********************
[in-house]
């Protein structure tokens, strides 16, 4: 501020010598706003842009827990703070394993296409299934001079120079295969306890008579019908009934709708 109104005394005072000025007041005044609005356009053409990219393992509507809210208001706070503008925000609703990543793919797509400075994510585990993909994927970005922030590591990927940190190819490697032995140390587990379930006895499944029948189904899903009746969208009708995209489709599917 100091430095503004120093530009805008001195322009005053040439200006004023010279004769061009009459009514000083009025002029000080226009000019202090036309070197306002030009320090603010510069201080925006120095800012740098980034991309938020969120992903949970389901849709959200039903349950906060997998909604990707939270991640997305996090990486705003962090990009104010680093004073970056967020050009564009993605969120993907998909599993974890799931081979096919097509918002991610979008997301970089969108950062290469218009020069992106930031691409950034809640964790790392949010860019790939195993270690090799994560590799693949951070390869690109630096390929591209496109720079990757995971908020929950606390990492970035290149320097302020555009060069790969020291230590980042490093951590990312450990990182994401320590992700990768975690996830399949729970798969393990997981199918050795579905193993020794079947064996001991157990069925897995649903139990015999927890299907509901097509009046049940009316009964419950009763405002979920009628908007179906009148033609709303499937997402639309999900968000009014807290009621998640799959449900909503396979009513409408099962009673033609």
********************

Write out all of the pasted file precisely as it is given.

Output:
[in-house]
């Protein structure tokens, strides 16, 4: 501020010598706003842009827990703070394993296409299934001079120079295969306890008579019908009934709708 109104005394005072000025007041005044609005356009053409990219393992509507809210208001706070503008925000609703990543793919797509400075994510585990993909994927970005922030590591990927940190190819490697032995140390587990379930006895499944029948189904899903009746969208009708995209489709599917 100091430095503004120093530009805008001195322009005053040439200006004023010279004769061009009459009514000083009025002029000080226009000019202090036309070197306002030009320090603010510069201080925006120095800012740098980034991309938020969120992903949970389901849709959200039903349950906060997998909604990707939270991640997305996090990486705003962090990009104010680093004073970056967020050009564009993605969120993907998909599993974890799931081979096919097509918002991610979008997301970089969108950062290469218009020069992106930031691409950034809640964790790392949010860019790939195993270690090799994560590799693949951070390869690109630096390929591209496109720079990757995971908020929950606390990492970035290149320097302020555009060069790969020291230590980042490093951590990312450990990182994401320590992700990768975690996830399949729970798969393990997981199918050795579905193993020794079947064996001991157990069925897995649903139990015999927890299907509901097509009046049940009316009964419950009763405002979920009628908007179906009148033609709303499937997402639309999900968000009014807290009621998640799959449900909503396979009513409408099962009673033609």